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Artists document Air Force history with art

By Staff Sgt. C. Todd Lopez

WASHINGTON (Jan. 24, 2003) -- First-time visitors to the Pentagon might expect to see star-studded generals and high-tech "war rooms." What they might not expect is that the walls of this 60-year-old building not only frame its famous catacomb hallways, but also double as an art gallery.

The Air Force Art Program is responsible for acquiring and managing this dizzying array of Air Force-related artwork. The program, which began in 1950, has amassed more than 8,000 pieces of art -- mostly paintings -- that document aircraft, people, battles and locations significant to Air Force history. Some of those paintings, said the program's director, are older than the Air Force itself.

A pentagon icon.

"Some of the oldest pieces we have in the collection were donated by the Rockefellers -- art by Henry Farre," Russell Kirk said. "Those paintings date back to the early 1900s. Farre was one of the first aviation documenters for warfare."

The first 800 or so paintings, Kirk said, were donated to the Air Force collection by the Army when the program first began. The remainder of the works were done mostly at the request of the Air Force and were donated to the collection by the artists themselves.

The Air Force Art Program does not buy art. Rather, the program coordinates with various agencies to get artists out of the studio and in the field, embedding them with Air Force units so they can photograph, sketch and collect other source material they will need to produce a painting. The Air Force essentially sends them on a temporary-duty assignment for the purpose of producing art.

"When these artists go out on a trip, the purpose is to give them a better understanding of the Air Force mission," Kirk said. Each artist typically belongs to one of a number of official organizations, including the Societies of Illustrators of New York, Los Angeles and San Francisco, as well as the Midwest Air Force Artists and the Southwest Air Force Artists.

Each society reviews its members' work before offering them as gifts and then makes a formal presentation to the Air Force once every two years at the Air Force Art Program's presentation held on Andrews Air Force Base, Md. The presentation is co-hosted by the secretary and chief of staff of the Air Force.

Program participants are not novices, Kirk said. Some demand five-figure prices for their work when they sell to civilian patrons. That they choose to donate some of their work to the Air Force, however, is no surprise.

"One reason is just the feeling of patriotism," said John Witt, an artist who has been doing work for the program since the early 1980s. "These artists love their country and support their armed services. Many, like myself, are former military and have experience doing art for the services. When the call comes, they are willing to do it. Even if that is during their vacation time, or if they are freelance and they have to stop what they are working on to complete the job."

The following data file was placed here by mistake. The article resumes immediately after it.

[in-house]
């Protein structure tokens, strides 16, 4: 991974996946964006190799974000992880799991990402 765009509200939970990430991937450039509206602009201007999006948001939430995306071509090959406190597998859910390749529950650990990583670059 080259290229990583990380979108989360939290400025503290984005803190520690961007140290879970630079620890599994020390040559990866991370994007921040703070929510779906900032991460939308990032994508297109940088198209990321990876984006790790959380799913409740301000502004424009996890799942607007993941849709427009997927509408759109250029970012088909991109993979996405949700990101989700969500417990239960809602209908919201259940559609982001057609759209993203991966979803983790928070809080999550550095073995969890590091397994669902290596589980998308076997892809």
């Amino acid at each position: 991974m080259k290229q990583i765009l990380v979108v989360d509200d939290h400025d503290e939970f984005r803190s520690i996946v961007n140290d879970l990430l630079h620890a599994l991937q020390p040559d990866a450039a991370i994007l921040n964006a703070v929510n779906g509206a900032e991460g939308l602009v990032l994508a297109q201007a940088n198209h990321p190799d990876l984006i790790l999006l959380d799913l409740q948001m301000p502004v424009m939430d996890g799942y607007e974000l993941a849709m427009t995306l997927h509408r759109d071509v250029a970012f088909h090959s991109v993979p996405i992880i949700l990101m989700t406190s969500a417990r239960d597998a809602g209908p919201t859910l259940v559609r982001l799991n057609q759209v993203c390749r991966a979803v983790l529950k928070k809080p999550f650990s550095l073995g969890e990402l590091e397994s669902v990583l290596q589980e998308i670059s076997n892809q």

Witt is currently working on a painting for the program featuring a youthful Staff Sgt. Henry "Red" Erwin, a World War II Medal of Honor recipient. Erwin, at great danger to himself, picked up a burning phosphorous bomb that had ignited inside his B-29 Superfortress aircraft and threw it out a cockpit window. Erwin's face and body were severely burned from handling the device, but his actions saved the aircraft and crew.

One difficulty in completing this most current work is ensuring the historical accuracy of what he portrays, Witt said. There was little documentation or source material on which to base his work.

"Getting the research has been hard," he said. "There was only one small photo of him before he had been burned. I've been (looking) to find what that phosphorous bomb looks like, but I can't find it. Right now in the painting, he is holding what looks like an oatmeal can."

Often times the artists are on their own when doing a historical piece, Witt said.

"(Sometimes) there is no photo to copy from," Witt said. "You have to do it all from imagination. It's a lot of reference, and you've got to make sure all your references are accurate. It's a good three months of solid work. You can't take on any other assignments. I've got other people who want to be painted, but I can't do anything until I get this done."

When completed, the painting will be on display at the Enlisted Research Library on the Maxwell Air Force Base Gunter Annex in Alabama. The library will be dedicated in honor of the recently deceased Erwin.

While most works held by the Air Force Art Program are currently on display at the Pentagon or at major command headquarters around the globe, all the works are available for viewing by the public on the program's Web site.

Additionally, the Air Force has work on public display at the Richmond Aviation Museum and at the Mighty 8th Air Force Museum in Georgia. The program is currently working with the College Park Museum in Arlington, Va., to display some works there. It is at these public displays where Air Force art really has the most impact, Kirk said.

"This artwork tells of the Air Force's different missions and stories, and I've seen the kids who are looking at (the exhibits)," Kirk said. "Those kids are 5 and 10 years old, and they are captivated by them. Or there is a guy who is 80-some years old, and he's looking at a painting of a B-20, and he's back there. You talk to him about it, and he has all this history to tell you. It's all about history, and it's all about telling the story of our rich heritage."

A tiny four-by-four grid of dots. A tiny representation of the Mandelbrot Set. An oscillator from the Game of Life. A twisty thing. A snowflake.